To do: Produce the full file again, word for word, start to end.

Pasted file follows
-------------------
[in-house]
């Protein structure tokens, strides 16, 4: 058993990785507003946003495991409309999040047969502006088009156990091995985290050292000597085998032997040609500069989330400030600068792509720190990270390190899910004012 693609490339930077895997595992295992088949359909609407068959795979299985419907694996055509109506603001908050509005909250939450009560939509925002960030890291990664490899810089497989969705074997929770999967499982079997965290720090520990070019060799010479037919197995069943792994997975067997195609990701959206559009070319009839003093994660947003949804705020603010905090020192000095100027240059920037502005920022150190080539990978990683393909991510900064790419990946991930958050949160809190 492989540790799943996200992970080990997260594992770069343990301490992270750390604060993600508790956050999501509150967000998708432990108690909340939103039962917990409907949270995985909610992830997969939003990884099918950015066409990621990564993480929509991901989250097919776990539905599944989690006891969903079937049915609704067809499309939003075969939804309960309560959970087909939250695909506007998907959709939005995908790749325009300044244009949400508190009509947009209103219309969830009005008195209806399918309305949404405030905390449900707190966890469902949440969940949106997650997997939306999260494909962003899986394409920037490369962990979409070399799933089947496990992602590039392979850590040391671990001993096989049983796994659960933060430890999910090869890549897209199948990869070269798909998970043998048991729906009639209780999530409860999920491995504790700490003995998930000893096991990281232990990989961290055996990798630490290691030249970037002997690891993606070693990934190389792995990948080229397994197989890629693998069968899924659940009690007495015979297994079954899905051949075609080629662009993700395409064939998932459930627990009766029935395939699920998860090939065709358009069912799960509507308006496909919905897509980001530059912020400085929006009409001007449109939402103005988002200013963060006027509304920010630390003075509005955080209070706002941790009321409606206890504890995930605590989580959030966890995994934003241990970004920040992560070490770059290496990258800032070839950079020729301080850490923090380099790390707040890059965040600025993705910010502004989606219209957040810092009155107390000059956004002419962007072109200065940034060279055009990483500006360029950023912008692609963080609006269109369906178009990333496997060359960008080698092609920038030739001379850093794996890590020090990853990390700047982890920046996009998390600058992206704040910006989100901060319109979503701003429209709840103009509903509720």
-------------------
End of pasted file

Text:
[in-house]
């Protein structure tokens, strides 16, 4: 058993990785507003946003495991409309999040047969502006088009156990091995985290050292000597085998032997040609500069989330400030600068792509720190990270390190899910004012 693609490339930077895997595992295992088949359909609407068959795979299985419907694996055509109506603001908050509005909250939450009560939509925002960030890291990664490899810089497989969705074997929770999967499982079997965290720090520990070019060799010479037919197995069943792994997975067997195609990701959206559009070319009839003093994660947003949804705020603010905090020192000095100027240059920037502005920022150190080539990978990683393909991510900064790419990946991930958050949160809190 492989540790799943996200992970080990997260594992770069343990301490992270750390604060993600508790956050999501509150967000998708432990108690909340939103039962917990409907949270995985909610992830997969939003990884099918950015066409990621990564993480929509991901989250097919776990539905599944989690006891969903079937049915609704067809499309939003075969939804309960309560959970087909939250695909506007998907959709939005995908790749325009300044244009949400508190009509947009209103219309969830009005008195209806399918309305949404405030905390449900707190966890469902949440969940949106997650997997939306999260494909962003899986394409920037490369962990979409070399799933089947496990992602590039392979850590040391671990001993096989049983796994659960933060430890999910090869890549897209199948990869070269798909998970043998048991729906009639209780999530409860999920491995504790700490003995998930000893096991990281232990990989961290055996990798630490290691030249970037002997690891993606070693990934190389792995990948080229397994197989890629693998069968899924659940009690007495015979297994079954899905051949075609080629662009993700395409064939998932459930627990009766029935395939699920998860090939065709358009069912799960509507308006496909919905897509980001530059912020400085929006009409001007449109939402103005988002200013963060006027509304920010630390003075509005955080209070706002941790009321409606206890504890995930605590989580959030966890995994934003241990970004920040992560070490770059290496990258800032070839950079020729301080850490923090380099790390707040890059965040600025993705910010502004989606219209957040810092009155107390000059956004002419962007072109200065940034060279055009990483500006360029950023912008692609963080609006269109369906178009990333496997060359960008080698092609920038030739001379850093794996890590020090990853990390700047982890920046996009998390600058992206704040910006989100901060319109979503701003429209709840103009509903509720």